According to the U.S. Department of Labor, the use of drugs or alcohol at work significantly increases the the risk of workplace accidents. With this in mind, sooner or later every major employer will inevitably need to address a workers’ compensation claim involving some kind of intoxication.
All states have some defense available to employers when an injured employee is found to be under the influence of drugs or alcohol at the time of an alleged incident or accident. Most states recognize a separate defense for intoxication. However, for a minority of states, there is no distinct defense for intoxication, but employers can rely upon two broader defenses:
• The injuries were caused by the employee’s willful or intentional misconduct.
• The employee’s voluntary intoxication took them out of the course of their employment, rendering the accident not compensable.
The mere fact of an employee’s intoxication alone is not an automatic bar to compensability. While every state requires that the intoxication be shown to have caused the accident, the degree of causation varies by state and generally falls into either the proximate or contributing cause, or sole cause.
The majority of states require that the employee’s intoxication be shown to be a proximate or contributing cause of the accident. Under these standards, it is not enough that the injured employee was intoxicated at the time of the accident—it must be shown that the intoxication played a significant role in the accident.
In contrast to this, a minority of states hold the requirement that the employee’s intoxication be shown to be the sole cause of the accident, including New Jersey, the state where I live and practice. This is the most stringent requirement because evidence of any other cause—no matter how minor—will defeat the defense. For many jurisdictions that still hold to it, the “sole cause” requirement has practically nullified the intoxication defense. For example, there has only been one published opinion in New Jersey in 50 years in which an employer successfully obtained a dismissal of a claim for intoxication. Over the years, a number of states have shifted from the sole cause requirement to the proximate or contributing cause defense, but a minority maintain it.
Assuming that an employer successfully demonstrates an accident was caused by intoxication (by whatever standards their jurisdiction requires), what happens to the claim? For most states, the intoxication defense is a complete bar to the claim. If the employer prevails in asserting this defense, then the claim will be dismissed. However, some states will only reduce benefits for intoxication, not dismiss the claim entirely. For example, in Colorado, if the employer can demonstrate intoxication, the injured employee’s non-medical benefits will be reduced by 50%. New Mexico has formed a hybrid of these two approaches: It dismisses claims wholly if intoxication is shown to be the sole cause, and applies a 10% reduction in benefits if it is merely a contributing cause.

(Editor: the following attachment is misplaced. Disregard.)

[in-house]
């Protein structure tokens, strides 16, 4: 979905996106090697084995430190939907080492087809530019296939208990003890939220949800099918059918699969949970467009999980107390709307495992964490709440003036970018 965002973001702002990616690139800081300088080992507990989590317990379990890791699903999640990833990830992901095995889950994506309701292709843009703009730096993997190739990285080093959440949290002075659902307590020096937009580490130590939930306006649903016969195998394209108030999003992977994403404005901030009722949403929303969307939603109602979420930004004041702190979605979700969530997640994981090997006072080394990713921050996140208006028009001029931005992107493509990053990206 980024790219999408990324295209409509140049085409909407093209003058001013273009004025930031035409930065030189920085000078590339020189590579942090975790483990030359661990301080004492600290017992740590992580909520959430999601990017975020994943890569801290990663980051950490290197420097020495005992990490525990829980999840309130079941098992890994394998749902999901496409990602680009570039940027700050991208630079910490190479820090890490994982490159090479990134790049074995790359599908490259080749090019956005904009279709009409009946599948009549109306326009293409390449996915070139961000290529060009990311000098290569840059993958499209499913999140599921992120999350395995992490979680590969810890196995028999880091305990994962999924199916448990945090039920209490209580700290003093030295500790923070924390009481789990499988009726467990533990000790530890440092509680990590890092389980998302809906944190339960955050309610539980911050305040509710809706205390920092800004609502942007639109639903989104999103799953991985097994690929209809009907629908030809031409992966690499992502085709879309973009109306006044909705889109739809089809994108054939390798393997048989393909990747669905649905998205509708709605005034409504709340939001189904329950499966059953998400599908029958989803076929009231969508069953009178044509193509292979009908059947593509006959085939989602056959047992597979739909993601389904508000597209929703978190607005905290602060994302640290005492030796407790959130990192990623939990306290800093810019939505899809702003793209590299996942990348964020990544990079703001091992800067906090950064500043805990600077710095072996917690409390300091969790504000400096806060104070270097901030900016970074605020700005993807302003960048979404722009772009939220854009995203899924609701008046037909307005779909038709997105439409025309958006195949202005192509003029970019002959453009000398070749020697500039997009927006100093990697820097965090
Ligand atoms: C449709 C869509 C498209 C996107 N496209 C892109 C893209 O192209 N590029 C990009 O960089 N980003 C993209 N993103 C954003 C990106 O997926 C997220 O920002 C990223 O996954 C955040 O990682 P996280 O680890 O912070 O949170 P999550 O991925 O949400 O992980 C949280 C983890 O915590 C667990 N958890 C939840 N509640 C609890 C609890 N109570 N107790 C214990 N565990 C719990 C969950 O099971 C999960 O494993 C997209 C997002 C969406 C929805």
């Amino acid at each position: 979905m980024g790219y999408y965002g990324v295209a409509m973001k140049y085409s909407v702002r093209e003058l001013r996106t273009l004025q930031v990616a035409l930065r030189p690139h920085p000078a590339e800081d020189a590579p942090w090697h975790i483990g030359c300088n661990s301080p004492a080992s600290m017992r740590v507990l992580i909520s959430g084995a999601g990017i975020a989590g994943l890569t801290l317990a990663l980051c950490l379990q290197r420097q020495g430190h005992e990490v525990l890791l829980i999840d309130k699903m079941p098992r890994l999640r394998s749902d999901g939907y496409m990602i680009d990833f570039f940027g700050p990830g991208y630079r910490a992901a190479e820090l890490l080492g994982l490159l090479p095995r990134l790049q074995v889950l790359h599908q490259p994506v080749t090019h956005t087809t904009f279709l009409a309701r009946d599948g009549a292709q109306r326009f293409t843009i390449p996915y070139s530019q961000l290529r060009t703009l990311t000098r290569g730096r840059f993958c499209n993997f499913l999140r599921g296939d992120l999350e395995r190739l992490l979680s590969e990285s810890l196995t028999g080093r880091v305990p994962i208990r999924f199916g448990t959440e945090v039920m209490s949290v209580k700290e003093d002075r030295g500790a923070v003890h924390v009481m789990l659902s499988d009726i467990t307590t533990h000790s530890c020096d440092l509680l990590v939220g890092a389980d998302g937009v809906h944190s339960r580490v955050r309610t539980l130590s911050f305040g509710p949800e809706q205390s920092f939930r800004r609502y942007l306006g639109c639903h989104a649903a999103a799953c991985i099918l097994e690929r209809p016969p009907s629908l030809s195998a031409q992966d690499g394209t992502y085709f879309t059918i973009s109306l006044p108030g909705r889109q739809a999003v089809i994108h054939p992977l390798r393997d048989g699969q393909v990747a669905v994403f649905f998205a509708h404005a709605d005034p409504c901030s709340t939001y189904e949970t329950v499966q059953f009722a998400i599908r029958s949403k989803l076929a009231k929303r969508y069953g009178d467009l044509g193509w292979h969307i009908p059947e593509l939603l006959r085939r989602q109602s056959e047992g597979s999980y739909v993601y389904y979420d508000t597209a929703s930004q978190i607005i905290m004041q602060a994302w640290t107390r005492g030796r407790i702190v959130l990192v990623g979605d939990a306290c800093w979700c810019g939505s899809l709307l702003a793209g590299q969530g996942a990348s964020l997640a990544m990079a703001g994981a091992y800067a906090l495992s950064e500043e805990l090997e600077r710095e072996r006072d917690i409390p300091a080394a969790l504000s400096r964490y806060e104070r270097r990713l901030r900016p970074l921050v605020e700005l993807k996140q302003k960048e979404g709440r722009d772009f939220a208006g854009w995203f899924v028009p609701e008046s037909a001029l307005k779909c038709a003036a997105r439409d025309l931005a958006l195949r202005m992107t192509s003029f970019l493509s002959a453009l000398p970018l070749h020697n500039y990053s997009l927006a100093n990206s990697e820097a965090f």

In many jurisdictions, an employer can avail themselves of a rebuttable presumption that the intoxication caused the accident if there is a certain amount of alcohol and/or drugs in the employee’s system at the time of an accident. If this occurs, then it is the employee’s burden to prove that their intoxication was not the cause of the accident. If the employee fails to meet this burden, then the employer prevails on its intoxication defense. For jurisdictions like Indiana, an employee’s refusal to take an alcohol or drug test will also trigger this rebuttable presumption.
It is imperative that employers are familiar with their state’s laws and confer with counsel regarding these rebuttable presumptions. Many states have strict requirements regarding the type of blood or alcohol test that is used and how long after the accident it is performed. If the testing reveals a high alcohol/drug presence in the employee’s system but the employer did not comply with state requirements in performing the test or preserving the results, then the court may not recognize a rebuttable presumption in its favor.
Additionally, there are other nuances that should be considered in raising the intoxication defense. Courts will sometimes decline to consider this defense if the intoxication itself is deemed work-related. For example, in the case 2800 Corp. v. Fernandez (1995), the Iowa Supreme Court held that an employee—an exotic dancer who was expected to drink with customers as part of her job duties—had become intoxicated in the course of her employment. As a result, the court would not consider intoxication as a defense in the same way it would if the intoxication had resulted from something unrelated to her employment.
Lastly, some jurisdictions consider an employer’s knowledge of its employee’s drug or alcohol use. For example, in Montana, if an employer is aware of an employee’s use of drugs or alcohol but has not taken affirmative steps to stop them, then the court will not consider an intoxication defense.
Each employer should take the time to become familiar with their state’s laws and approach to the intoxication defense, and discuss with counsel when needed. This way, if a workplace accident involving intoxication occurs, they will be in the best position to assert the defense against any claim that may be filed.